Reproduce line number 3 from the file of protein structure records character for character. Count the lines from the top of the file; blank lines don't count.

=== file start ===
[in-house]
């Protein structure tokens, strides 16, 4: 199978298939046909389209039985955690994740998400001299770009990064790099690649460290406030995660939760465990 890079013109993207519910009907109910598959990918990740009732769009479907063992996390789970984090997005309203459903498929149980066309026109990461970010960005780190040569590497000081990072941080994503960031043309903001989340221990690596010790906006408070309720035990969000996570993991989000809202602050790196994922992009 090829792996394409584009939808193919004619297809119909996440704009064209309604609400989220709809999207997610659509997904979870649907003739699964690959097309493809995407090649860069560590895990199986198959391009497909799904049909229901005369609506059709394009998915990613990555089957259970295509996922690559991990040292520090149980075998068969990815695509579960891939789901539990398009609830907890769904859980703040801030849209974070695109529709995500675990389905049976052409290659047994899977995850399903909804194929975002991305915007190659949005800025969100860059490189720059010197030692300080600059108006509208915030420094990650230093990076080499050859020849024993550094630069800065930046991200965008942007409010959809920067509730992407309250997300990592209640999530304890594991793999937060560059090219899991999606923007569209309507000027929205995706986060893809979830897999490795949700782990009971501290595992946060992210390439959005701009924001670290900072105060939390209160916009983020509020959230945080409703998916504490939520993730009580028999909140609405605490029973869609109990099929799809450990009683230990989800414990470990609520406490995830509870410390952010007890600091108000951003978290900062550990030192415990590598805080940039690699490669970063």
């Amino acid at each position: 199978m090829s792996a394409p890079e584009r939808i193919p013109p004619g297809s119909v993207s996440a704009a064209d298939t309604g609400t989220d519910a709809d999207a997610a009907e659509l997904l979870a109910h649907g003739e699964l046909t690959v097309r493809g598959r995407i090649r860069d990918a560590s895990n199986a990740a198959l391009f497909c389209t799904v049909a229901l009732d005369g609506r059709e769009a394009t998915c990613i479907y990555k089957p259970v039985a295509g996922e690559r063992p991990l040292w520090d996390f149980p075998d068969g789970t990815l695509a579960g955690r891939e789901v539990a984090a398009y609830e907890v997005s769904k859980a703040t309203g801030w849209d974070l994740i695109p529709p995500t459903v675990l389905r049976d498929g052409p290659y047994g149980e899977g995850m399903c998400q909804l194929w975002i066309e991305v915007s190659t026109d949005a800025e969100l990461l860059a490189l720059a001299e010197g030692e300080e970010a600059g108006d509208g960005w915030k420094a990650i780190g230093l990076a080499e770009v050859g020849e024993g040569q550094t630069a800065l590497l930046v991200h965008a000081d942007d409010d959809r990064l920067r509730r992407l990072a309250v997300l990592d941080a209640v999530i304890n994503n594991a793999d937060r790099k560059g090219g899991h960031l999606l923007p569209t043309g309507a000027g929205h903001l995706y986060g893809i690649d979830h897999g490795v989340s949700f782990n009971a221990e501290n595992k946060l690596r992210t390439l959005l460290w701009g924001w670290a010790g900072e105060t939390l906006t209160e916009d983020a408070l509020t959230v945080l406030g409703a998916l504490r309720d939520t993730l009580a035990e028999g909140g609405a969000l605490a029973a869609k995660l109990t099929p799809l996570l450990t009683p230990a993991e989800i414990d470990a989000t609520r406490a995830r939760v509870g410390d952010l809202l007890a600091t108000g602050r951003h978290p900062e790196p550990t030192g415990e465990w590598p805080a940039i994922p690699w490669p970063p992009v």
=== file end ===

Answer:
């Amino acid at each position: 199978m090829s792996a394409p890079e584009r939808i193919p013109p004619g297809s119909v993207s996440a704009a064209d298939t309604g609400t989220d519910a709809d999207a997610a009907e659509l997904l979870a109910h649907g003739e699964l046909t690959v097309r493809g598959r995407i090649r860069d990918a560590s895990n199986a990740a198959l391009f497909c389209t799904v049909a229901l009732d005369g609506r059709e769009a394009t998915c990613i479907y990555k089957p259970v039985a295509g996922e690559r063992p991990l040292w520090d996390f149980p075998d068969g789970t990815l695509a579960g955690r891939e789901v539990a984090a398009y609830e907890v997005s769904k859980a703040t309203g801030w849209d974070l994740i695109p529709p995500t459903v675990l389905r049976d498929g052409p290659y047994g149980e899977g995850m399903c998400q909804l194929w975002i066309e991305v915007s190659t026109d949005a800025e969100l990461l860059a490189l720059a001299e010197g030692e300080e970010a600059g108006d509208g960005w915030k420094a990650i780190g230093l990076a080499e770009v050859g020849e024993g040569q550094t630069a800065l590497l930046v991200h965008a000081d942007d409010d959809r990064l920067r509730r992407l990072a309250v997300l990592d941080a209640v999530i304890n994503n594991a793999d937060r790099k560059g090219g899991h960031l999606l923007p569209t043309g309507a000027g929205h903001l995706y986060g893809i690649d979830h897999g490795v989340s949700f782990n009971a221990e501290n595992k946060l690596r992210t390439l959005l460290w701009g924001w670290a010790g900072e105060t939390l906006t209160e916009d983020a408070l509020t959230v945080l406030g409703a998916l504490r309720d939520t993730l009580a035990e028999g909140g609405a969000l605490a029973a869609k995660l109990t099929p799809l996570l450990t009683p230990a993991e989800i414990d470990a989000t609520r406490a995830r939760v509870g410390d952010l809202l007890a600091t108000g602050r951003h978290p900062e790196p550990t030192g415990e465990w590598p805080a940039i994922p690699w490669p970063p992009v």